On the playground: Dynamo at Grand Palais, Paris (a satire)
(Paris.) Leaving the Dynamo show at Grand Palais, I felt exhausted and overwhelmed with impressions. Sitting down on a bench, I wondered how it would be possible to describe the experience - and preferably without using the term "indescribable".
Here on the outside, Fujiko Nakaya turns the fountain into a giant witch's cauldron, tactfully covering the classic stone nudes in steam clouds. One more hypnotizing impression, made to absorb the spectator. Suddenly, a suppressed noise made me start, and looking up I found a bundle of papers somebody had left on my bench. It was the top-secret transcript of a Grand Palais board meeting.
A meeting room at Grand Palais, sometime in early 2012. Three museum managers and one intern.
1st manager (taking notes): "Fine... Art Paris, Antique Books Fair, Hermès Horse Jumping... isolated events... hoping annual subscribers won't be too fed up with the lack of exhibitions in summer..." (looking up): "Now what about the side wing. Any ideas?"
2nd manager: "Following on Hopper? That's a tough one."
1st manager: "It'll be closed for some weeks anyway, after the Hopper prolongation in February. We could take a break and start something new in mid-April. Though you're right: We need something huge, to keep up the wave."
3rd manager: "Huge and different than Hopper..."
2nd manager: "No paintings."
3rd manager: "And still huge? Painting is the people's dope."
(All taking notes, looking out of the window, then at the intern, very young, brunette, who enters with a bottle of a fine Bordeaux wine and silently starts filling the glasses)
1st manager: "Ah yes, merci mademoiselle."
2nd manager: "What about Morellet? We've promised him a show long ago... He might not be the biggest name, internationally speaking, but easy and sometimes interactive. Cheap transport costs, too!"
1st manager (rather unconvinced): "Interesting... But Centre Pompidou just did it. Yet, we might still... we have a lot more space to fill, after all..."
(The intern, who already opened her mouth twice, finally finds the courage to intervene): "Excusez-moi, messieurs?"
1st manager (turns to her with a surprised smile): "Yes, mademoiselle?"
The intern: "I... For next year... When you say Morellet, he's so great! But have you ever done an Op Art show, here at Grand Palais? I love op art!"
1st manager: "Hum, well, thank you, Mademoiselle." (Looking questioningly at his colleagues, one of whom keeps his eyes on the table, visibly not amused by the inappropriate approach):
"I don't think this has ever been done at Grand Palais, no."
(He nods, then turns away from her.): "You will excuse us now."
(Bemused looks, as the intern leaves the room)
3rd manager: "She's the daughter of Monsieur ---?"
1st manager: "No, no that's the other one, the Blonde in marketing. That one's from the --- family. Lived some years abroad, quite an outgoing personality."
2nd manager: "I see." (Nodding knowingly, expressing that certain French sense of social status)
"Well, back to Morellet then, ... what if we took about ten pieces and pair him with another artist?"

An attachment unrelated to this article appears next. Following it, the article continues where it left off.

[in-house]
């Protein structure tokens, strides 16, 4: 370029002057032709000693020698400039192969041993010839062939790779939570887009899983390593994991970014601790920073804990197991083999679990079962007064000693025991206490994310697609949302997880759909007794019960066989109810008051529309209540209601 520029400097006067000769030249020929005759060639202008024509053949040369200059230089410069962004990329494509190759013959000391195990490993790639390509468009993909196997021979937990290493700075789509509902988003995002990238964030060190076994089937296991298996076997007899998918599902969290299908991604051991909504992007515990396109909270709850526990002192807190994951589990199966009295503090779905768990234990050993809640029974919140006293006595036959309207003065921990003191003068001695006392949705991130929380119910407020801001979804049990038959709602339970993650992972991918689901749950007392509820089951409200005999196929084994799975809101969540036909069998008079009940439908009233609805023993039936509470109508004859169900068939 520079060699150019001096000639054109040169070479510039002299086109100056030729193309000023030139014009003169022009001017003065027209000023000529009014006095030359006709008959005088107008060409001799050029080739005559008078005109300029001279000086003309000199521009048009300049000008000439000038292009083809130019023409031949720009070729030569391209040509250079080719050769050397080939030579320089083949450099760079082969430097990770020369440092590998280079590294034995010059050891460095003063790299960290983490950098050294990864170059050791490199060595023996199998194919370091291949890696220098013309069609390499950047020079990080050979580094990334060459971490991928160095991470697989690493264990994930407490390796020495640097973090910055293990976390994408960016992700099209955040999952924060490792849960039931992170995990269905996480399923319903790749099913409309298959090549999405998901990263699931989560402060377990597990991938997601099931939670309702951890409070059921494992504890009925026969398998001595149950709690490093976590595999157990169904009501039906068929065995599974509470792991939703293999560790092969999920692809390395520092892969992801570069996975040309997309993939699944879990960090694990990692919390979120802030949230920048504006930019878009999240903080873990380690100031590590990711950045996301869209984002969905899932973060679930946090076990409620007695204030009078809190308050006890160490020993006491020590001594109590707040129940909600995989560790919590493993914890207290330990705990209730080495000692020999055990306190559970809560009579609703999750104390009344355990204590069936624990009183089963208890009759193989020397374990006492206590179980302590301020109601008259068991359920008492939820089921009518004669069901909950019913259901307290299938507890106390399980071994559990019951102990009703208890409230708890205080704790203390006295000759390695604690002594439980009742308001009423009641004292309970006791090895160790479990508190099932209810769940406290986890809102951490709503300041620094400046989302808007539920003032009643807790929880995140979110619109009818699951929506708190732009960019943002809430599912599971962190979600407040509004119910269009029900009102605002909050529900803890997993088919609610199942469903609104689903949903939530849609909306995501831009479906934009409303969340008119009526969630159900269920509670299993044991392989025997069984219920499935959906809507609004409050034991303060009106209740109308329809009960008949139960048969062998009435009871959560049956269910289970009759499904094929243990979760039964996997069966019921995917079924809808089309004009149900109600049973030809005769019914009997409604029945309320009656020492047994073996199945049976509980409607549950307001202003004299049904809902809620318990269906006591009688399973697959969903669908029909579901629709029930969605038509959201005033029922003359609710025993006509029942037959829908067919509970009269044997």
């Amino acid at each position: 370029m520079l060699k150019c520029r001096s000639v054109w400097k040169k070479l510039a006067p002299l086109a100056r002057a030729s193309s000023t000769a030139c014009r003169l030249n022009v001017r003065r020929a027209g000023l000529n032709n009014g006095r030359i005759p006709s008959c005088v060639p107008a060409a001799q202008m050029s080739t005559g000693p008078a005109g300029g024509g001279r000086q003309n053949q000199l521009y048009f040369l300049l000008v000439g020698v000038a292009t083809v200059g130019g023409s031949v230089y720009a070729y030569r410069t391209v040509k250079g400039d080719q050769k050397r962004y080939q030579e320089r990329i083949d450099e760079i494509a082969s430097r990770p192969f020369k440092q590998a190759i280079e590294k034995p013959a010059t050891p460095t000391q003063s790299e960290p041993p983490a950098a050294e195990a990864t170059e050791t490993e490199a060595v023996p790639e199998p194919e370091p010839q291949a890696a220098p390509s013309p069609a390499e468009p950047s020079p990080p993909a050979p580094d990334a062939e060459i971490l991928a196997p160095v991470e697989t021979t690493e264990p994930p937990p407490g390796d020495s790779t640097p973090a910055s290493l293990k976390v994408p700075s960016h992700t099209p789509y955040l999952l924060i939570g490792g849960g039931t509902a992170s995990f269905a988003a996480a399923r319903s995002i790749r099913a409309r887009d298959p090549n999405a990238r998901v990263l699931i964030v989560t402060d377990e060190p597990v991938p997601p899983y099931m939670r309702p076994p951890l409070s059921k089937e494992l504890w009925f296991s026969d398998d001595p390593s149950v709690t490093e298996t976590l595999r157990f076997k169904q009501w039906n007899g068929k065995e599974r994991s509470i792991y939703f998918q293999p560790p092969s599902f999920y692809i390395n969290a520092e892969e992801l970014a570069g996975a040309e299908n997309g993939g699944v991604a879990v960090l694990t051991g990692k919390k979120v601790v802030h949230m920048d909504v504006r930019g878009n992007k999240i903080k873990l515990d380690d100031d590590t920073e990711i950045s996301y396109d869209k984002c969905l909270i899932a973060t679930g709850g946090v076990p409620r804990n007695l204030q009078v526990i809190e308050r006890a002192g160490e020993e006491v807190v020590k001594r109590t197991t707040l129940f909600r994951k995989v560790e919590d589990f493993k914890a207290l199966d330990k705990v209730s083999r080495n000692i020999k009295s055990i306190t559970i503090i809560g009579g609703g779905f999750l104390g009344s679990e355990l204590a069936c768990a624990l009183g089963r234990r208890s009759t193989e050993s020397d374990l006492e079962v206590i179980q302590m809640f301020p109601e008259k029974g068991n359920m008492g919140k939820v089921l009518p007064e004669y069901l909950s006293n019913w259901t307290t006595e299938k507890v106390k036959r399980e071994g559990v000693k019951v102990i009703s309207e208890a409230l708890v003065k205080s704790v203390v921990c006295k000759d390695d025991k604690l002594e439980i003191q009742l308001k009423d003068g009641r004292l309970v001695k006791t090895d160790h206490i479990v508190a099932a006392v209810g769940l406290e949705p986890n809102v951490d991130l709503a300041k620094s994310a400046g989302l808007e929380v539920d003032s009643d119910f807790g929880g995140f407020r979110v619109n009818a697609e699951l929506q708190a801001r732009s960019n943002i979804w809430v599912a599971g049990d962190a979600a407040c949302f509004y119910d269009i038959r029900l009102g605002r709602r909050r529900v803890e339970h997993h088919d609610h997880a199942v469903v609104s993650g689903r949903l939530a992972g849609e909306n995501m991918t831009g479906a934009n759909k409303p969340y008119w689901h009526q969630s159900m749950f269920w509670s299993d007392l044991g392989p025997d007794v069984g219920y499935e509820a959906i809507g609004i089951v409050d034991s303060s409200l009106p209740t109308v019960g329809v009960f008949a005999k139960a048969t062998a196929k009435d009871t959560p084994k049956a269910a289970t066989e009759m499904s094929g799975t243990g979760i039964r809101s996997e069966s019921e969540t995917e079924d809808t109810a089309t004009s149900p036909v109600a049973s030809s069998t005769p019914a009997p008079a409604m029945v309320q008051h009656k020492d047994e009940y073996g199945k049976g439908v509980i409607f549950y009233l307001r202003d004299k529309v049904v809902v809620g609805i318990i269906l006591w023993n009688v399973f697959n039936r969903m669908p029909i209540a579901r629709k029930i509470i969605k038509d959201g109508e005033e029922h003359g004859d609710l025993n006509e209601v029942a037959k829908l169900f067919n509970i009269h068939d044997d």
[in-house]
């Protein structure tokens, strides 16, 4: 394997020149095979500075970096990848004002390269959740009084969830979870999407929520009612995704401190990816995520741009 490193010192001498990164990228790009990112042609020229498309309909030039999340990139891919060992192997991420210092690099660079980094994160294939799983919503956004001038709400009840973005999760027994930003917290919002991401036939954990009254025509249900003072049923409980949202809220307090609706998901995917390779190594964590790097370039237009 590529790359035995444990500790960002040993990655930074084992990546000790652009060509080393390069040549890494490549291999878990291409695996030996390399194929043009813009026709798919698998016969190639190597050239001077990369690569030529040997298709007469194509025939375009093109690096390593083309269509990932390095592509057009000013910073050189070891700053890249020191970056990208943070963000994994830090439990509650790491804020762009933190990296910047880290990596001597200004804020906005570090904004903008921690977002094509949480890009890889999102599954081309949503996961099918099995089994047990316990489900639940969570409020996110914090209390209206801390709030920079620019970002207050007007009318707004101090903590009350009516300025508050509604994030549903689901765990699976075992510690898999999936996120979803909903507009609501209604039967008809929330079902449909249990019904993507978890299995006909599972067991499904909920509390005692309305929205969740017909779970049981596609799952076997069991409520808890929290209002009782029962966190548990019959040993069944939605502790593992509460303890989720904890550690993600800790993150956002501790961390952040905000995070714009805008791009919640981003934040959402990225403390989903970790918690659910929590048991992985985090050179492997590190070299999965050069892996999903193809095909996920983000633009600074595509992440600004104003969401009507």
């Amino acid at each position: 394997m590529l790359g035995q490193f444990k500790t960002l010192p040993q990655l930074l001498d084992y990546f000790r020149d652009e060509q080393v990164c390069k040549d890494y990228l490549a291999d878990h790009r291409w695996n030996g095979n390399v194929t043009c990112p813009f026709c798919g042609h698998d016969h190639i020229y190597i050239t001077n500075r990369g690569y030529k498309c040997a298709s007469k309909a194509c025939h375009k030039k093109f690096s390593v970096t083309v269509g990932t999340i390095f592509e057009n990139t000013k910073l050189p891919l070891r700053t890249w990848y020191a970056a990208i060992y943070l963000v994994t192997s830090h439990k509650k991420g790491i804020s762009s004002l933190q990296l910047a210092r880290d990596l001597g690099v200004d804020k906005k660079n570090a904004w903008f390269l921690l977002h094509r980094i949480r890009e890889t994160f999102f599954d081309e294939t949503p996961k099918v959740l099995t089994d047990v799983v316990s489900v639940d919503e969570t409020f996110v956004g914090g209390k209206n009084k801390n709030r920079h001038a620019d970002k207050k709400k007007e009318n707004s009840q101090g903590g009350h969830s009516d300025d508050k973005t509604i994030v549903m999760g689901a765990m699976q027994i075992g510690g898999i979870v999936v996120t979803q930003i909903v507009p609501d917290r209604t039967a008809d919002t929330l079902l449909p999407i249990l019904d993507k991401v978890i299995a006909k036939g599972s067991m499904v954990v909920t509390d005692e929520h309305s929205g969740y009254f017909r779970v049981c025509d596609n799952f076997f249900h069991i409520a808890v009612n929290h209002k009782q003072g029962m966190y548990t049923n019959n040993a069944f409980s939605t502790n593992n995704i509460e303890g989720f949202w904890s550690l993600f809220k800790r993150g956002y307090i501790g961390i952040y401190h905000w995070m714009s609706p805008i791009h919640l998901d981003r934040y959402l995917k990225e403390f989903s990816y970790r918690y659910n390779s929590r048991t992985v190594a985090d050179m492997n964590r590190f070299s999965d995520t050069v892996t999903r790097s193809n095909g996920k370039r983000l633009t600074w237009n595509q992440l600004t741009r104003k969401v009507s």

1st manager: "Someone similar?"
3rd manager: "Or two."
2nd manager: "What about a group show?"
1st manager: "A huge group show... Maybe it's not such a bad idea after all: Op Art. It got out of focus a bit, but people still love it."
3rd manager: "Time for a comeback, you mean?"
2nd manager: "Absolutely! Of course not just classical Op Art, let's enlarge the concept a bit. We're gonna show everything that moves; or twinkles! There'll be electricity in the air, we'll put Maison Rouge's 'Neon' to shame!"
1st manager: "I'm starting to like it... That needs to be well planned though, with a cross marketing campaign... and our show the final climax. Palais de Tokyo could show someone like ... like ... Julio Le Parc! January through May, for example. And we'll ask the Pompidou to search their stock for Sotos, do a little sideshow to ours."
3rd manager: "The unofficial Parisian Op Art Weeks?"
2nd manager: "Exactly! A Visual Spring! And Grand Palais stages the biggest exhibition of Op Art ever. In France.
1st manager: "In Europe!"
2nd manager: "In the world!"
1st manager: "Naturally."
2nd manager, nodding quickly: "People will be like: 'Ah!' 'Oh!' 'Woah!' 'Awesome!' 'Seen this?' 'And that?'" (breaks into an agitated charade)
3rd manager: "Free your mind and vision, enjoy pure expression. That's art for everyone, and nothing to understand."
2nd manager: "This is Art 2.0, the ultimate merging of art and fun. L'art pour l'art without annoying theories. Even people who don't like contemporary art will visit and tell their friends how great it was."
1st manager: "A door opener, and people having a good time!"
2nd manager: "We'll take only the biggest names."
1st manager: "Carlos Cruz-Diez."
2nd manager: "Jeppe Hein, she did this moving mirror labyrinth once."
1st manager: "John Armleder's 'Volte 3', a giant Neon wall, better than Times Square, or Bangkok."
2nd manager: "Frank Stella, Bridget Riley",...
1st manager: "We'll have a Le Parc too, or two. Or three."
3rd manager: "Make it five."
2nd manager: "Same for Soto - Jesus Rafael Soto, God, I love those Spanish names. 'Jesus' - at least his father did not lack self-esteem."
(polite, but reserved laughter. The intern brings a fresh bottle, then retreats into a corner, regularly - and in ever-shorter intervals - refilling the glasses)
3rd manager: "Anish Kapoor?"
2nd manager: "Oh yeaaah! I love Kapoor! Not an exclusive project like what he did for our Monumenta, but his red round plastic mirrors, those that look like blood pools, and you see yourself upside down in another universe."
1st manager: "Everybody knows them."
2nd manager: "Not the kind of people who will come to this show! If we do it right, we'll have three floors filled with families. Common people will come with their kids, not only on holidays, but before their offspring even visits a school! I see three-years-olds playing between and with the works, art critics of 1,90m will be seen at the exit checking their soles to make sure, they did not accidentally step on someone."